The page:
Wednesday, July 16, 2008

All Hail the FDIC!

It's old news by now - IndyMac, a major mortgage lender has failed. Industry insiders believe that before all the economic mess is over, many more banks will follow in IndyMac's footsteps and go belly-up. Amazingly, most people who have money in these failed banks will lose exactly: NOTHING. This is all thanks to a very smart invention of the U.S. government: the FDIC. I know, it pains and amazes me to admit it, but sometimes government can... hrrr... do acceptable work...

So who is the FDIC? Here is how that agency introduces itself:
"The Federal Deposit Insurance Corporation (FDIC) preserves and promotes public confidence in the U.S. financial system by insuring deposits in banks and thrift institutions for at least $100,000; by identifying, monitoring and addressing risks to the deposit insurance funds; and by limiting the effect on the economy and the financial system when a bank or thrift institution fails.

An independent agency of the federal government, the FDIC was created in 1933 in response to the thousands of bank failures that occurred in the 1920s and early 1930s. Since the start of FDIC insurance on January 1, 1934, no depositor has lost a single cent of insured funds as a result of a failure.

The FDIC receives no Congressional appropriations – it is funded by premiums that banks and thrift institutions pay for deposit insurance coverage and from earnings on investments in U.S. Treasury securities. With an insurance fund totaling more than $49 billion, the FDIC insures more than $3 trillion of deposits in U.S. banks and thrifts – deposits in virtually every bank and thrift in the country.

Savings, checking and other deposit accounts, when combined, are generally insured to $100,000 per depositor in each bank or thrift the FDIC insures. Deposits held in different categories of ownership – such as single or joint accounts – may be separately insured. Also, the FDIC generally provides separate coverage for retirement accounts, such as individual retirement accounts (IRAs) and Keoghs, insured up to $250,000. The FDIC's Electronic Deposit Insurance Estimator can help you determine if you have adequate deposit insurance for your accounts.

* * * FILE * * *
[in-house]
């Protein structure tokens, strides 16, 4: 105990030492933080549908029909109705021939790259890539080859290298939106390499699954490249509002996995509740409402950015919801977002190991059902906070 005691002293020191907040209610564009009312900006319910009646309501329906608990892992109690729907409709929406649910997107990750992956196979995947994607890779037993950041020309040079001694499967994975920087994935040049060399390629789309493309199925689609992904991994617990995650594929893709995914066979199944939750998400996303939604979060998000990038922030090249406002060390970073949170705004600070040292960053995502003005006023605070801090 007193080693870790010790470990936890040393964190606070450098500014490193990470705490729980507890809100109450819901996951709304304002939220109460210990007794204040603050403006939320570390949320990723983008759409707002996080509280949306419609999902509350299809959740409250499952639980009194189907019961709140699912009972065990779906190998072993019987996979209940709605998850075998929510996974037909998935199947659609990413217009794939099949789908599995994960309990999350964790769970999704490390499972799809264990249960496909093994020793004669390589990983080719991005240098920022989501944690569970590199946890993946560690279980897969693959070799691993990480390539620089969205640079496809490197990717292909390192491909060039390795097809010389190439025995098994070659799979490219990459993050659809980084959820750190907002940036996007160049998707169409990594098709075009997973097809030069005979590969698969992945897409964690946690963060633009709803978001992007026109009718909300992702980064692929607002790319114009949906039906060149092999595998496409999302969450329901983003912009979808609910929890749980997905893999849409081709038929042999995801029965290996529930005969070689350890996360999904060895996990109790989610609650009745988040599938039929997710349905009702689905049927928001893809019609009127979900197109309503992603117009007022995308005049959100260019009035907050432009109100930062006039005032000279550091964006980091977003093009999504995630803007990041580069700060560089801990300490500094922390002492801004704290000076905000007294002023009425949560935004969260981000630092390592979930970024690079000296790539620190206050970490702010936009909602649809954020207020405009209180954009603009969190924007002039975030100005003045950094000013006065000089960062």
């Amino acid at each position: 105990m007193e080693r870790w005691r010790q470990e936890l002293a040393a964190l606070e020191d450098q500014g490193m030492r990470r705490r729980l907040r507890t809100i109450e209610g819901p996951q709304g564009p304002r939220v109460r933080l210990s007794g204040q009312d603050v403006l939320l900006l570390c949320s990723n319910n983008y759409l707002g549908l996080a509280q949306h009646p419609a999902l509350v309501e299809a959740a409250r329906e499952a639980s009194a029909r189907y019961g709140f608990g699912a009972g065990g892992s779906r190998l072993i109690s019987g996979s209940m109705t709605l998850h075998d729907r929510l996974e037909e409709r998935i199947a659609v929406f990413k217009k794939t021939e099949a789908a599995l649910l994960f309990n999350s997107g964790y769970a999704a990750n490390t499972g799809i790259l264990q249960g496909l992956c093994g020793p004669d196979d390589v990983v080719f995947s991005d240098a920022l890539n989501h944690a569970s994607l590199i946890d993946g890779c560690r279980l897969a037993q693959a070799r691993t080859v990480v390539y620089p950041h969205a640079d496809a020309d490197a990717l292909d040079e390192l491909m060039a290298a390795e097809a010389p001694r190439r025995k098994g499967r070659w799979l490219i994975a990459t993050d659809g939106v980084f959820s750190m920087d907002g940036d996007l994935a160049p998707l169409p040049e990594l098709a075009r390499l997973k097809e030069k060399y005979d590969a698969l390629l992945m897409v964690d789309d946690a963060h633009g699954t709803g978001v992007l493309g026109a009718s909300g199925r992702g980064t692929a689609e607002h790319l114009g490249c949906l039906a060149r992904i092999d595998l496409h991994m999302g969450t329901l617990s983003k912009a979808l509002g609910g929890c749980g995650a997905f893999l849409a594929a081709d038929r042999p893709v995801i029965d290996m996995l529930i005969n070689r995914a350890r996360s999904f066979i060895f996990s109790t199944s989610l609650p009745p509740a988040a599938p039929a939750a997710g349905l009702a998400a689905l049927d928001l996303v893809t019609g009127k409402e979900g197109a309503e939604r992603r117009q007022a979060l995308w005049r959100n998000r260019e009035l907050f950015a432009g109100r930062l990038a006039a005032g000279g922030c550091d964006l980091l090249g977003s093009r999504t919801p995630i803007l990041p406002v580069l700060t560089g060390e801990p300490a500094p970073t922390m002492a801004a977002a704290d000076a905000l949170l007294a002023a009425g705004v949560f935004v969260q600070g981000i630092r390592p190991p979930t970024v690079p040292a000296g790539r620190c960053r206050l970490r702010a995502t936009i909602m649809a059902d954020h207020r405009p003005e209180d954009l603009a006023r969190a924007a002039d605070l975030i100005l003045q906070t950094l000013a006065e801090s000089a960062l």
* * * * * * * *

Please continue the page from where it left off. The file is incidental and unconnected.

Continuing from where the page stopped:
The FDIC insures deposits only. It does not insure securities, mutual funds or similar types of investments that banks and thrift institutions may offer. (Insured and Uninsured Investments distinguishes between what is and is not protected by FDIC insurance.)"
This is an excellent institution that adds stability and security into the financial system. Can you imagine a situation where if your bank failed you would lose your life savings? Luckily you probably don't have to.

Nevertheless, FDIC has some very clear limits. Most accounts are insured only up to $100,000. This doesn't automatically mean that you would lose every dime above $100K if your bank failed, but it does mean that you would probably not get it all back. This has some important implications for me. I have been very cognizant of these limits and have made sure that our FDIC insurable funds never exceed $100,000 per institution.

Incidentally, note that the FDIC insures bank deposits, not other forms of investment. If you have a brokerage account you may also want to read about another entity that may be insuring you assets against brokerage firm failure (not investment losses), the SiPC.

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